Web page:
Ewa K%C5%82obukowska
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Ewa K%C5%82obukowska

Ewa K?obukowska
Halina Górecka and Ewa K?obukowska 1964.jpg
Ewa K?obukowska (right) at the 1964 Olympics
Personal information
Born1 October 1946 (1946-10) (age 73)
Warsaw, Poland
Height1.70 m (5 ft 7 in)
Weight60 kg (132 lb)
ClubSkra Warszawa
Achievements and titles
Personal 100 m - 11.1 (1965)
200 m - 22.9 (1967)[1]

Ewa Janina K?obukowska (born 1 October 1946) is a former Polish sprinter. She competed at the 1964 Olympics in the 4×100 m relay and 100 m sprint and won a gold and a bronze medal, respectively.[2] She also won two gold and one silver medal at the 1966 European Championships. K?obukowska set three world records, one in the 100 m (11.1 s, 9 July 1965 in Prague) and two in the 4×100 m relay (44.2 s, 13 September 1964, Lodz and 43.6 s, 21 October 1964, Tokyo). They were annulled by the International Association of Athletics Federations (IAAF) after she failed a gender identification test in 1967, though the test procedures were later found to be inadequate.[3][4]

Personal life

K?obukowska was born in a family of intellectuals. In 1965, she graduated from a Technical School of Economics No. 6 and in 1972 from the Warsaw School of Economics.[3] In 1968, she became pregnant and successfully bore a son.[5]

Intersex condition

K?obukowska failed a traditional gender test for European Cup women's track and field competition in Kiev in 1967 and was subsequently banned from competing in professional sports.[6] According to the IAAF she had "one chromosome too many." Medical publications revealed that Klobukowska is a genetic mosaic of XX/XXY. If she had been tested one year later at the Mexico Olympics she would have been eligible on the grounds that she was Barr Body positive. Klobukowska has a Barr Body in all of her cells. Athletes without such a Barr Body (inactive X-chromosome) were suspended from competition by 1968 in Mexico City. Her humiliation led to a change in the gender verification policies by the International Olympic Committee, which from then on kept test results secret.[7]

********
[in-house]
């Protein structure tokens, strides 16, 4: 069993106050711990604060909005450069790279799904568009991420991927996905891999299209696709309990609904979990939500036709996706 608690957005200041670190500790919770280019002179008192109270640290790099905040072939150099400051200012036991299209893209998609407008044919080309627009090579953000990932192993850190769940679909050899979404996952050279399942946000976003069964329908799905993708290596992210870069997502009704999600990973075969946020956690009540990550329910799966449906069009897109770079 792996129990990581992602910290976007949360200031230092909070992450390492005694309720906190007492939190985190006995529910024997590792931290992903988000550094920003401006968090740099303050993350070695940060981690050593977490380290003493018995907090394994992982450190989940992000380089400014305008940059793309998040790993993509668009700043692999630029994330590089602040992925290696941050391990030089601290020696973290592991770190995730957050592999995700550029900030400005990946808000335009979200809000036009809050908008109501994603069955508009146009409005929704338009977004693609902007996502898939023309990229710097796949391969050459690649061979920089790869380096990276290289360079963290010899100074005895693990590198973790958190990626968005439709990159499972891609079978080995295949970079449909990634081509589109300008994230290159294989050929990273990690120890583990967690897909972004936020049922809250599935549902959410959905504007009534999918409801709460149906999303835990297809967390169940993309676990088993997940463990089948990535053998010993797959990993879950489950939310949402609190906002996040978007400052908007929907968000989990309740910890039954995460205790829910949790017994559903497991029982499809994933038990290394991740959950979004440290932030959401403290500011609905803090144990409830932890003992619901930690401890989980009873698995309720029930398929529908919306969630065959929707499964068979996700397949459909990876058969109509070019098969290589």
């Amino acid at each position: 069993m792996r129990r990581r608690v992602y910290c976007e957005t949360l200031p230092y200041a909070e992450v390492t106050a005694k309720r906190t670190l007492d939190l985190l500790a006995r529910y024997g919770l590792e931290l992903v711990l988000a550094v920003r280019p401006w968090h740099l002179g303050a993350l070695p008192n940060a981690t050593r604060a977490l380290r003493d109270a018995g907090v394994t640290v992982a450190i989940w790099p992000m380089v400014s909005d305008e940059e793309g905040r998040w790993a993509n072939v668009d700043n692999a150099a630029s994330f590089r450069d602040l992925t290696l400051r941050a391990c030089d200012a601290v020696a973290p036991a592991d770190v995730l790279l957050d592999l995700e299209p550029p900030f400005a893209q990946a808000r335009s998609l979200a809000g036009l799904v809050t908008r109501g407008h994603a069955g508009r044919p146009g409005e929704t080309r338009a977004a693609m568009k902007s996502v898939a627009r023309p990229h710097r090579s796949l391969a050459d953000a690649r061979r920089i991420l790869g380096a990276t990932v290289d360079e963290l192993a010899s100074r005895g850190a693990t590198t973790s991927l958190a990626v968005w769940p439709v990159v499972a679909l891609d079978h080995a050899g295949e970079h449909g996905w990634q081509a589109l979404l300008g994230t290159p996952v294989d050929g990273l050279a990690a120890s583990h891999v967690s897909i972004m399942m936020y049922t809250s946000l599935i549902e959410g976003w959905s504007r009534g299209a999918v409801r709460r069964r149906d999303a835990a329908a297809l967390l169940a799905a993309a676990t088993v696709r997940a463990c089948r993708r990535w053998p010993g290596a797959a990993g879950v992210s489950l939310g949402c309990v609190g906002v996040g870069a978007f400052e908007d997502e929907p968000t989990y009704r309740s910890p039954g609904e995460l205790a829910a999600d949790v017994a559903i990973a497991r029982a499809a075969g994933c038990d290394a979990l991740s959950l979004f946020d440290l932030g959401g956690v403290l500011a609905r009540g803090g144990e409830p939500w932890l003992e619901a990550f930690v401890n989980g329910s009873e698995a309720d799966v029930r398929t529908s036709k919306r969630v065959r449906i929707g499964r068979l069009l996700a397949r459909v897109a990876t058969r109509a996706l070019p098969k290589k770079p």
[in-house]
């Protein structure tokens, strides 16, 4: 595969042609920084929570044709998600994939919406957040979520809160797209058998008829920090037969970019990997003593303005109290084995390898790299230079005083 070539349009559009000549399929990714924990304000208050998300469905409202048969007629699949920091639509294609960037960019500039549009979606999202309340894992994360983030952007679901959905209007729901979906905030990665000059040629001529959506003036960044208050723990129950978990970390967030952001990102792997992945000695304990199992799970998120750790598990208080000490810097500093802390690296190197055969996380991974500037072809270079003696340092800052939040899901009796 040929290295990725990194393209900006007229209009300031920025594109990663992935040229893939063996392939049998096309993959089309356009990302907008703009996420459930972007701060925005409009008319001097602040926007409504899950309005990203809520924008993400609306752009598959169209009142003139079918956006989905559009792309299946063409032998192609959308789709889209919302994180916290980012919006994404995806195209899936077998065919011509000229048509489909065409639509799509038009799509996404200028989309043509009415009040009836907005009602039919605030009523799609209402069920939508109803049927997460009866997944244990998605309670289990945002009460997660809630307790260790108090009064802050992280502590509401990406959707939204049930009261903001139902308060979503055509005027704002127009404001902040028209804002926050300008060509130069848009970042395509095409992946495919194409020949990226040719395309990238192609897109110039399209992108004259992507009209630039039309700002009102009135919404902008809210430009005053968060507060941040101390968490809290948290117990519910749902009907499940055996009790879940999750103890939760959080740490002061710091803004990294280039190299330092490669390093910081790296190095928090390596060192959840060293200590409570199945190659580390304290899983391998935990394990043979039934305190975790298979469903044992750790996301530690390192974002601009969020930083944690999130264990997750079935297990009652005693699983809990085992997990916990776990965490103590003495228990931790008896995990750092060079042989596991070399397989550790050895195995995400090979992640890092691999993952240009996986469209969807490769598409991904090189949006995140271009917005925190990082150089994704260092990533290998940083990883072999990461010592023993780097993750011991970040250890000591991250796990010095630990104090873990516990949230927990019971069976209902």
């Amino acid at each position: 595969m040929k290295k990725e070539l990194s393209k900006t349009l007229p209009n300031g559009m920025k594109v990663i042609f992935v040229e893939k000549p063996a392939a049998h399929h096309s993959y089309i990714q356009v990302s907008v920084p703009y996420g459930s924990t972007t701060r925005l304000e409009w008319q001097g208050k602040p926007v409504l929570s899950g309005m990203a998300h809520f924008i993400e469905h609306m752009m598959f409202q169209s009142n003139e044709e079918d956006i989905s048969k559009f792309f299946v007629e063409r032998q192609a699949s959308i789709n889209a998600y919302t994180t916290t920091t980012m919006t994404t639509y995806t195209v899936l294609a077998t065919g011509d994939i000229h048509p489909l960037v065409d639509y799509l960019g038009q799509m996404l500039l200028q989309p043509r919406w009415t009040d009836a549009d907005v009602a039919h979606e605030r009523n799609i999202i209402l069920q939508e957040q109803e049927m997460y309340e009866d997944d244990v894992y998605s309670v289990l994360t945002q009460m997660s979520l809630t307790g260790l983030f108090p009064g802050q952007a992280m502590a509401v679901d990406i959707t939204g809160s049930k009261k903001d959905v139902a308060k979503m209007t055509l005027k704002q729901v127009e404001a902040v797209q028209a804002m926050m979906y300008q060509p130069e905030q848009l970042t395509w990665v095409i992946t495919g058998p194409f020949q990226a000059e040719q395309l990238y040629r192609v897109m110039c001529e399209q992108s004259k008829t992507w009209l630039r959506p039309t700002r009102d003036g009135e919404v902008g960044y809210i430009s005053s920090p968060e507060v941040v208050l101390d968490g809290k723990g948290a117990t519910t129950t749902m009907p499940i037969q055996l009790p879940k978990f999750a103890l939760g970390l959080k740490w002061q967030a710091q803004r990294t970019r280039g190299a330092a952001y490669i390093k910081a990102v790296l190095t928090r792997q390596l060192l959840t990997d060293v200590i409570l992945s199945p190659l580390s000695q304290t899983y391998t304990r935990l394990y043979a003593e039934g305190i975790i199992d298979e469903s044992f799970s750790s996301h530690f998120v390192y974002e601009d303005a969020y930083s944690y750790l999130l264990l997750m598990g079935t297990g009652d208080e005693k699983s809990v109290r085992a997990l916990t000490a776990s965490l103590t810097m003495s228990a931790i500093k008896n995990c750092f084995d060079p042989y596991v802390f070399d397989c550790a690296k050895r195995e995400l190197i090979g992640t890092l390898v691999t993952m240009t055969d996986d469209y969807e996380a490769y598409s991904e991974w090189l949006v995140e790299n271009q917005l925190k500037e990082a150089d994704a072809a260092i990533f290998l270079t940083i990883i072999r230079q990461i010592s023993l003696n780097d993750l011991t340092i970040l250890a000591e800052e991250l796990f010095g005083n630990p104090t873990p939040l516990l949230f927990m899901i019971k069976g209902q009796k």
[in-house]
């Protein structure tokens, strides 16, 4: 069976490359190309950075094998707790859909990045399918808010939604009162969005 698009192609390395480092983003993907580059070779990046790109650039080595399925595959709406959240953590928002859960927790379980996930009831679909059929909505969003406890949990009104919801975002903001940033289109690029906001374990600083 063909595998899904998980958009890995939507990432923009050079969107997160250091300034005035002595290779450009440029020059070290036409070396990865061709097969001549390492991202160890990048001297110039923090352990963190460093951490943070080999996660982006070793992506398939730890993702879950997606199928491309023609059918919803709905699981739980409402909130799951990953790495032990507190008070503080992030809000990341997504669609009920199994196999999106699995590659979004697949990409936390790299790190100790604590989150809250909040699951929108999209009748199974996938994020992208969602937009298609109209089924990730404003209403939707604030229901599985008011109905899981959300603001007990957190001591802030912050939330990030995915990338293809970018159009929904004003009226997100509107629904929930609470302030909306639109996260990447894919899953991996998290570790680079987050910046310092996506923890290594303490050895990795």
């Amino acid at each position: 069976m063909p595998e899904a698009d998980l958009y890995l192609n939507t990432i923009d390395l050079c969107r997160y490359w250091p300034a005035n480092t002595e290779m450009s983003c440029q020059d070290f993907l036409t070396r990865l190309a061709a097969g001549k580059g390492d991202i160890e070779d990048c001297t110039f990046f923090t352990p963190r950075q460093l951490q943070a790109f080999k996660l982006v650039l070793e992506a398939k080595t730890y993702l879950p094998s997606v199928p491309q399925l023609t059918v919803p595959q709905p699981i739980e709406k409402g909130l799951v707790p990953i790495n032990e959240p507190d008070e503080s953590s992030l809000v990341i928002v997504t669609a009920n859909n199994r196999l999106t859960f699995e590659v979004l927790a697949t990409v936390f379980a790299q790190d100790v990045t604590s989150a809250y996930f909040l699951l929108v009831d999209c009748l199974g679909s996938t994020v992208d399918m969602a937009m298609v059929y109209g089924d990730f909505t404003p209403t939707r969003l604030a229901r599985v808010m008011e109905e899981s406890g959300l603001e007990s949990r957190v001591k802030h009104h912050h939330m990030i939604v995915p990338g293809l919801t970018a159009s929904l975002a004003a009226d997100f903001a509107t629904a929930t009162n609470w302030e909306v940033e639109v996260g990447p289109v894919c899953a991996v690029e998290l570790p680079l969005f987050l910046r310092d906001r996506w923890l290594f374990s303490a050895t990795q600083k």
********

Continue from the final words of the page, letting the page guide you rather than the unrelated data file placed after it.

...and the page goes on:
IAAF erased the three world records set by K?obukowska, including the two team records in the 4×100 m relay.[3][8]

See also


  1. ^ Ewa Klobukowska. trackfield.brinkster.net
  2. ^ Ewa K?obukowska. sports-reference.com
  3. ^ a b c K?obukowska Ewa. Polish Olympic Committee
  4. ^ Ritchie, R.; Reynard, J.; Lewis, T. (2008). "Intersex and the Olympic Games". Journal of the Royal Society of Medicine. 101 (8): 395. doi:10.1258/jrsm.2008.080086. PMC 2500237.
  5. ^ https://www.independent.co.uk/sport/olympics/tarnished-gold-some-of-the-great-olympics-cheats-7869830.html
  6. ^ Ferguson-Smith, M A; Ferris, E A (1991). "Gender verification in sport: The need for change?". British Journal of Sports Medicine. 25 (1): 17-20. doi:10.1136/bjsm.25.1.17. PMC 1478807. PMID 1817477.
  7. ^ Schultz, Jaime (2012). "Disciplining Sex: 'Gender Verification' Policies and Women's Sports". In Helen Jefferson Lenskyj (ed.). The Palgrave Handbook of Olympic Studies. Stephen Wagg. Palgrave Macmillan. pp. 443-60. ISBN 9780230367463. Retrieved 2015.
  8. ^ Athletics at the 1964 Tokyo Summer Games: Women's 4 × 100 metres Relay. sports-reference.com

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